I’ve gone from being a 15-year-old working in Sainsbury’s to walking around with celebrities. I even had to stop a young Prince from running out an open door into the road. The opportunity to interact with these people is so rare and so special.

I arranged security for a First Lady of the United States which meant I had to work with the Special Branch and the Secret Service; it’s not something many people get the chance to do. I’ll always remember how large the entourage was to escort her and the children around the store.

The one day I looked forward to each year was the first Saturday in November. Xmas parade day. 1000s of people lined the streets; it was always a magical time. In 2006, Girls Aloud took part in the parade and then held a small concert in the Georgian Restaurant for some competition winners; I was lucky to get my wife and two children in on the front row as I’d helped to manage their security.

On the way out we bumped into our Chairman at the time, he met the family – at the time my daughter had a tube in her nose for some medical tests, and he told me to go to the Harrods doctor for a second opinion who put us in touch with a consultant at Royal Ormand street. I’ve always felt really cared for at Harrods, people are always put first.

What I love about Harrods is that you see things on TV or in the paper and think, “I work there, I’ve met them, I’ve seen that” - it makes you proud.

What has changed since you started at Harrods?
When I first started the store looked a bit tired and outdated. It’s night and day if you compare it to how the store looks and feels now. There was also a real hierarchy in place; a class structure where there were special restaurants for some cardholders and a situation where some people wouldn’t socialise or really talk to each other – that's all changed now, and everyone feels much closer.

The main thing that has changed is technology. There were no computers no mobile phones, not even a two-way radio. You had a pager and if you got a page, you’d call the control room. In 1980 we had a few cameras. Now it's all changed!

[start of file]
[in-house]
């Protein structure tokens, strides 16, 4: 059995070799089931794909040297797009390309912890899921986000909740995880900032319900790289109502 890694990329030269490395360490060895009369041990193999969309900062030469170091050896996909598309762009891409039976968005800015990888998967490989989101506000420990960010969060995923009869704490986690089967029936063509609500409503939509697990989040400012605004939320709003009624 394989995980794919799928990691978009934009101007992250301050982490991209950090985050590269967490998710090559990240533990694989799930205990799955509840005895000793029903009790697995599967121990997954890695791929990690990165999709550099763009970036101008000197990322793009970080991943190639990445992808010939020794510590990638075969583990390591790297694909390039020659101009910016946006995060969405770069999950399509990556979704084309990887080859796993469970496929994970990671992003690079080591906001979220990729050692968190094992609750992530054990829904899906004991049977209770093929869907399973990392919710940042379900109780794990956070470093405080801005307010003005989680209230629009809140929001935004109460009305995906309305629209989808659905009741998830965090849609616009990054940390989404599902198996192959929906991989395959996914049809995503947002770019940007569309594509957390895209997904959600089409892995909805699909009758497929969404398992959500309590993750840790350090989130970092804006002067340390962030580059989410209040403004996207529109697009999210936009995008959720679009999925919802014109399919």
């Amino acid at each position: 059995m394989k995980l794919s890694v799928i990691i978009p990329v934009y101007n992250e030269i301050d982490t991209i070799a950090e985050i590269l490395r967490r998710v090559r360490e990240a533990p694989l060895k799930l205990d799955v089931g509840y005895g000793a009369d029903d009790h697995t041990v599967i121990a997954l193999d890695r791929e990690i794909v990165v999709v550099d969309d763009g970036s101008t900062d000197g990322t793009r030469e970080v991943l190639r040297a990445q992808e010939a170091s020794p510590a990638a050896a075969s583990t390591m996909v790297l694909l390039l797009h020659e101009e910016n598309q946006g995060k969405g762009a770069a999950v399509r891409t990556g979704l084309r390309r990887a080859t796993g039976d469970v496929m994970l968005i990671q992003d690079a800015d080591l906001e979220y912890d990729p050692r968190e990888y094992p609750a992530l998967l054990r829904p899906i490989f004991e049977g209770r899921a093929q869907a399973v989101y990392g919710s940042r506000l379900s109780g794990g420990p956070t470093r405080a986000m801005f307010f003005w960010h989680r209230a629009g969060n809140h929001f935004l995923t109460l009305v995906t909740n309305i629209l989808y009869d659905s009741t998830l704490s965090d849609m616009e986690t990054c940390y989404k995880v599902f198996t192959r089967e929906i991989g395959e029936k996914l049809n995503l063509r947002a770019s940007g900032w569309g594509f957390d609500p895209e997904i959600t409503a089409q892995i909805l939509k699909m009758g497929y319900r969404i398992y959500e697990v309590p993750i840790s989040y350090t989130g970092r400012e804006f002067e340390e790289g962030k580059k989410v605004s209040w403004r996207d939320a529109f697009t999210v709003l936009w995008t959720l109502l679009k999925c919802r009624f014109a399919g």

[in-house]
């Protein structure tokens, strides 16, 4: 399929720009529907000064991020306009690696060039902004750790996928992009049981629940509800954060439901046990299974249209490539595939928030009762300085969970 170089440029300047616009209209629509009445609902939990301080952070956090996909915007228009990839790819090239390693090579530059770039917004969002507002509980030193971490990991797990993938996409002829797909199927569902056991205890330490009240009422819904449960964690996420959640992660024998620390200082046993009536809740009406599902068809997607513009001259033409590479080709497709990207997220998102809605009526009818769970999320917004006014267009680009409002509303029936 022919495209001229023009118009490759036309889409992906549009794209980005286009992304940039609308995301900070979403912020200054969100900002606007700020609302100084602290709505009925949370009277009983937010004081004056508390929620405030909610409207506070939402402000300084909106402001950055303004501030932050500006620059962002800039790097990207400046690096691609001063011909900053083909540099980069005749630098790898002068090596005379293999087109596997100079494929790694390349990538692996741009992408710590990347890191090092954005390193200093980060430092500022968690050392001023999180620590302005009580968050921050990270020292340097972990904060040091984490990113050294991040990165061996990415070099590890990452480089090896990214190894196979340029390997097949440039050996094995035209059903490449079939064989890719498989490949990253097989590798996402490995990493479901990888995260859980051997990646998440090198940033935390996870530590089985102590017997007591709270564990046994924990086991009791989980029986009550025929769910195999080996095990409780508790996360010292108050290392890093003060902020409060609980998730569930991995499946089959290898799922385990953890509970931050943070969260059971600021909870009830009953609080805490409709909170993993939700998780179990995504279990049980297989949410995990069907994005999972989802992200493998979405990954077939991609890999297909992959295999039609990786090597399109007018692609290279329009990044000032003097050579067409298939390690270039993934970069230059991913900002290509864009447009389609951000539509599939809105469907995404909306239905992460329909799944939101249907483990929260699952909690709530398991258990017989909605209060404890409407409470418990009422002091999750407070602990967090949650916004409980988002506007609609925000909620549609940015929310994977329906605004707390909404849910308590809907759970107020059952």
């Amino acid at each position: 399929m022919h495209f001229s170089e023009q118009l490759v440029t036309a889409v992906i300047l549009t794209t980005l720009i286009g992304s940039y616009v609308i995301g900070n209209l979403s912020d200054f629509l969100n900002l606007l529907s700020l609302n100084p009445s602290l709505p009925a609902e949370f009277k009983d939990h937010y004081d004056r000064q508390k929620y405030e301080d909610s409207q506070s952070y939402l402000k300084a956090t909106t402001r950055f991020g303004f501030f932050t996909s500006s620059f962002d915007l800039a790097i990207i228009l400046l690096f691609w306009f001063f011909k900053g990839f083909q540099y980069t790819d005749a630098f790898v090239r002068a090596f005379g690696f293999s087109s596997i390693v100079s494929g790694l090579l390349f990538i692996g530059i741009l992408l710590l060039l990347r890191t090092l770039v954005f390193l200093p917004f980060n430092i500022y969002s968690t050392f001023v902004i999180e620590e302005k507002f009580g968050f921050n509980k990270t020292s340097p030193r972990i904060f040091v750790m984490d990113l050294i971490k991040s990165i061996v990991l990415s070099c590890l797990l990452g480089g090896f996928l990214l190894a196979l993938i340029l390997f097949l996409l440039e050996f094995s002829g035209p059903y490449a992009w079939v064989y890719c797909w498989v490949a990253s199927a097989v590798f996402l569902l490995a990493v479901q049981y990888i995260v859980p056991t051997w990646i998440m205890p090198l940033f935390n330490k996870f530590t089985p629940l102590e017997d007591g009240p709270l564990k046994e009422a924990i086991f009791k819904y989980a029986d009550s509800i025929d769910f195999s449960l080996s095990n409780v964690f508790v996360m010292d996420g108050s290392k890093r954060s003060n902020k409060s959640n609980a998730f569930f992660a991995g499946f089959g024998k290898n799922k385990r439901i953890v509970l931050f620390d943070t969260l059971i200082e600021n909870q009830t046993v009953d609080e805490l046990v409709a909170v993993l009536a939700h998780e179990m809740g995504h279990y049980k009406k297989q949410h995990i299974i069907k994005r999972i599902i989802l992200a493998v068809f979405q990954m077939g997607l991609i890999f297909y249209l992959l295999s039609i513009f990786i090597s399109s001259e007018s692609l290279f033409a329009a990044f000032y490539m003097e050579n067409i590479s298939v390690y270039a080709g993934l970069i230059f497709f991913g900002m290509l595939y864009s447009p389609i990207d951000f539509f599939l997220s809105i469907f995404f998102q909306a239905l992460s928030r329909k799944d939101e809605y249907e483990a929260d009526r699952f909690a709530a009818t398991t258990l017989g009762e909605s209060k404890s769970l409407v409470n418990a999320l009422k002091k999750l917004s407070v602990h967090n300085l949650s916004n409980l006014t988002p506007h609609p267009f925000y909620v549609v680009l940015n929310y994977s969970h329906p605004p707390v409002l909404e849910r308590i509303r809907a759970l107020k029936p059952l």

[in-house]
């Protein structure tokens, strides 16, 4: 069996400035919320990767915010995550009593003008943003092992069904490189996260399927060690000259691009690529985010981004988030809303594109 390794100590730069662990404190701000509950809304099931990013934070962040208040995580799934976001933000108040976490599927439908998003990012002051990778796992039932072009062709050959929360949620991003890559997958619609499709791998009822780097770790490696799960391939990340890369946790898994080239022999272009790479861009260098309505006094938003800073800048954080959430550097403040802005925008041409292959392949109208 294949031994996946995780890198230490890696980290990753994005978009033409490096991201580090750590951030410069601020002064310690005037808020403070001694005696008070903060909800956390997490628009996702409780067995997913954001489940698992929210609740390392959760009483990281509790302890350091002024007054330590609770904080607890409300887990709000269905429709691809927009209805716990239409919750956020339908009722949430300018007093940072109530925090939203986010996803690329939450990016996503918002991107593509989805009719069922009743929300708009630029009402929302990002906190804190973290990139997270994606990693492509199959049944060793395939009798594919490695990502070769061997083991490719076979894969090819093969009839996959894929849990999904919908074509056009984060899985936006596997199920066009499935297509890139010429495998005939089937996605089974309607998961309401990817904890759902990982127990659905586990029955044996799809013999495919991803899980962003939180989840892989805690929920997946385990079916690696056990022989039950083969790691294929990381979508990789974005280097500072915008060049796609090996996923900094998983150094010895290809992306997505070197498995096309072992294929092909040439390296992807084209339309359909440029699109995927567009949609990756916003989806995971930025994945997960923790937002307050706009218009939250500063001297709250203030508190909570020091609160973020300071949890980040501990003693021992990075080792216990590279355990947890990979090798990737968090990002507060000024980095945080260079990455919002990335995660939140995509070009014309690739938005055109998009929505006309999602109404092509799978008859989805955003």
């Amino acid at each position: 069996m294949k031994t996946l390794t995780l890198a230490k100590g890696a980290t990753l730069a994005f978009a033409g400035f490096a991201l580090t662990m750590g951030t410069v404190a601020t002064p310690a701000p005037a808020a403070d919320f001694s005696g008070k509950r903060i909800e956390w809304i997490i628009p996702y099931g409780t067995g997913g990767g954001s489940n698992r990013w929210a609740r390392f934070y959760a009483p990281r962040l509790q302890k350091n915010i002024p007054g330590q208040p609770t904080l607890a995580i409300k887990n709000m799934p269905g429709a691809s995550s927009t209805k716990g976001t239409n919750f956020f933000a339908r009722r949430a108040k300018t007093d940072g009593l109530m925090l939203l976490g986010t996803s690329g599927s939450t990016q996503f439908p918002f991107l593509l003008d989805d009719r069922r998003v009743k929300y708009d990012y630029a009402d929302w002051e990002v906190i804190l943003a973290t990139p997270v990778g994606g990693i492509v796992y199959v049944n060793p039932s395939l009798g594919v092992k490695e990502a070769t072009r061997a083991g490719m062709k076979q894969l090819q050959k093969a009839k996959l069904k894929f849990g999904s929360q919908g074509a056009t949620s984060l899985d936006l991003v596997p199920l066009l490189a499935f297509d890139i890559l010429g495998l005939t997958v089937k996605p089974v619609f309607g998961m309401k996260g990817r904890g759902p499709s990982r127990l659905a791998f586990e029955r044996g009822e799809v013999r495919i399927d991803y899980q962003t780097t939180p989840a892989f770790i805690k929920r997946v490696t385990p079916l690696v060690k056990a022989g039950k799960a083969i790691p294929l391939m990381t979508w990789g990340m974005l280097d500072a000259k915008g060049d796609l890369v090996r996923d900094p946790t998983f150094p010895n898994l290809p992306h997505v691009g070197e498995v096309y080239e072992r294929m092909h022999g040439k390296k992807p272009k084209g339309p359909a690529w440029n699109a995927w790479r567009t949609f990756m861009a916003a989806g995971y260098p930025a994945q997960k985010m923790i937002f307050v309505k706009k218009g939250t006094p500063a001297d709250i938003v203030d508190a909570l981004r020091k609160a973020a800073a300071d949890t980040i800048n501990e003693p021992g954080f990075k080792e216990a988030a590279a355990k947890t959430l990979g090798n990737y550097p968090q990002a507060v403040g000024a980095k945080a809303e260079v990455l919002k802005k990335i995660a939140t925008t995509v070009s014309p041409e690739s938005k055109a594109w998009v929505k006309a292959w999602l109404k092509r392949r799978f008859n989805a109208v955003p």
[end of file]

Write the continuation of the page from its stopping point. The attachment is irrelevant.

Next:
One thing that hasn’t really changed is the uniform. You used to get some more gold on your arms and hat as you went through the ranks, but it’s stayed the same.

What advice would you give someone coming to work at Harrods?
If someone said to me, “I want to work at Harrods”. I’d say, “Go for it”. You have to work hard. You have to be committed and loyal, but you get rewarded for it.

You’re treated well, you have great conditions and access to some of the best services. It’s not just about the salary. It’s the environment, the discount and the people, you’re not going to better than anywhere.

I’ve gone from a school leaver at 15 with no qualifications and became a security manager in a store like Harrods. I’d never have guessed I'd have got anywhere near that. It’s given me so much.

I also met my wife at Harrods; she used to work in the cash office, and we got together at a Christmas party on a boat on the Thames. Both my kids have worked at Harrods; my daughter gift wrapping and beachwear, my son in lost property, staff parcels and left luggage; he loved it and did several sales and Christmas roles.

Who would you like to thank?
There are so many people you can thank in the 41 years but really it’s a big thank you to Harrods. It’s been an honour and a privilege to work for such an incredible company and working with some amazing people/ I think our security team is the best there is. A huge thank you to everyone for 41 great years.

I hope we can stay in touch through our Harrods Alumni network, Forever Green & Gold.

Find out more about Harrods Alumni, Forever Green & Gold here